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Oleander Leaf

Oleanders are evergreen shrubs of the genus Nerium that belong to the dogbane family, Apocynaceae. Believed to be native to the Mediterranean region, these beautiful, but deadly organisms, were well known to both the ancient Greeks and Romans.

Though the appearance of oleanders varies by species, most exhibit thick, lance-like leaves and beautiful flowers that develop in clusters. These flowers generally bloom in the spring and may appear in a variety of colors, including pink, red, yellow, apricot, and white. Hardy and fast growing, oleanders are widely utilized in landscaping, especially in cities and along highway medians, despite the fact that they are extremely poisonous. The toxin present in oleanders is most concentrated in the shrub’s sticky, milky sap, but is contained in smaller quantities in all its many parts. Thus, no part of an oleander should ever be consumed and even contact should be avoided since its toxin can cause serious skin irritation.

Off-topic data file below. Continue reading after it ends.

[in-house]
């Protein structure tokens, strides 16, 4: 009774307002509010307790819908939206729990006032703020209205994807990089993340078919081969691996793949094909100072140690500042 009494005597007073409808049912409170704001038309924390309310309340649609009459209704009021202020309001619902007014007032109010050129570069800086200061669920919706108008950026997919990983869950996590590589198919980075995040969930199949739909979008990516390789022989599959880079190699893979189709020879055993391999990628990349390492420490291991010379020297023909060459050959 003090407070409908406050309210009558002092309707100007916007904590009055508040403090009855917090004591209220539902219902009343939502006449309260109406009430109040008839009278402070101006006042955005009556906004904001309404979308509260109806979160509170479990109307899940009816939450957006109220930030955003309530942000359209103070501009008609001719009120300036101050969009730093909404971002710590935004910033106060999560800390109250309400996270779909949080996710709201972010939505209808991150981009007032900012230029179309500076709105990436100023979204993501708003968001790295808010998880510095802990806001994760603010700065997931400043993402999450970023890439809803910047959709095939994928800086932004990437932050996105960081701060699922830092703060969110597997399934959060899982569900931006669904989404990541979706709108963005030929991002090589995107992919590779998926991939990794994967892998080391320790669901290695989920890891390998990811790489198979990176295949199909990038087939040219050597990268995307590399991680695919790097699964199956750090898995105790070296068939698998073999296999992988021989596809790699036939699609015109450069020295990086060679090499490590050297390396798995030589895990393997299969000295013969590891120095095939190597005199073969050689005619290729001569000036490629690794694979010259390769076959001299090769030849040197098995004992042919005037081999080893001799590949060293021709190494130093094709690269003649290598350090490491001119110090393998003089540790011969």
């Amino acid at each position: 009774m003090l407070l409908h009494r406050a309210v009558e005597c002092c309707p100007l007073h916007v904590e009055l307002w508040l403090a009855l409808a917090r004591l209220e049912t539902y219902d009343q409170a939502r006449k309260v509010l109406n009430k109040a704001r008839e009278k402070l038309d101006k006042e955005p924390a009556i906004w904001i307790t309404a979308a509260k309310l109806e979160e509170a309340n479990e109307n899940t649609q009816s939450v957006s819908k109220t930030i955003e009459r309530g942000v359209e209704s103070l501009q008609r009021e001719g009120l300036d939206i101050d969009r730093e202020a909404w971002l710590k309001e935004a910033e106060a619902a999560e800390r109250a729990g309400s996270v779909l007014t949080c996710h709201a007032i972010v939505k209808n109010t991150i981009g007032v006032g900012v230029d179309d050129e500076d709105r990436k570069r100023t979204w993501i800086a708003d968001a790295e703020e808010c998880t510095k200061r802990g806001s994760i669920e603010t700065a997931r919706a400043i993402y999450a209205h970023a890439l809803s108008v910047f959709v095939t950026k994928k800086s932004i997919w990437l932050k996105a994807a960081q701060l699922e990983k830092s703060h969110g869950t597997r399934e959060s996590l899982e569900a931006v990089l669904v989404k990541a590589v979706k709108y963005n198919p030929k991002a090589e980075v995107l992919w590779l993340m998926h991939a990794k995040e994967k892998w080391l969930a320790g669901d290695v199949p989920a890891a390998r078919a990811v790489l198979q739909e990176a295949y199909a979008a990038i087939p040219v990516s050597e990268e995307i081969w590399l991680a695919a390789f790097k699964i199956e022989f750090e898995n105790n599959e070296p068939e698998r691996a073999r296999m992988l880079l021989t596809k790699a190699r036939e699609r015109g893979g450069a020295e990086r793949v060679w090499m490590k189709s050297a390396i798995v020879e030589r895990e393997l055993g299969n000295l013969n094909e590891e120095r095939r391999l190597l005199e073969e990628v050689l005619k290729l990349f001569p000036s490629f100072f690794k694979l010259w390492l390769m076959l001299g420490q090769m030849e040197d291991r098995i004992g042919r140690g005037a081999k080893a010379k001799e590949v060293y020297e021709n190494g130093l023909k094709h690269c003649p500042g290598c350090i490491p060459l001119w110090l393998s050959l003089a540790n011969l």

In the 1990s, a plant disease lethal to oleanders was discovered in southern California. Dubbed oleander leaf scorch, this malady is caused by the bacterium Xylella fastidiosa, which is a different strain of the species that causes almond leaf scorch and Pierce's disease in grapevines. Symptoms of oleander leaf scorch, which initially include the drooping and yellowing of leaves on one or more branches, are often mistakenly believed to be brought on by drought. However, shrubs suffering from the disease will not recover when watered since the presence of bacteria limit the flow of water. Instead, the symptoms spread to more branches and the plant eventually dies, usually within 3 to 5 years of the earliest signs of disease.


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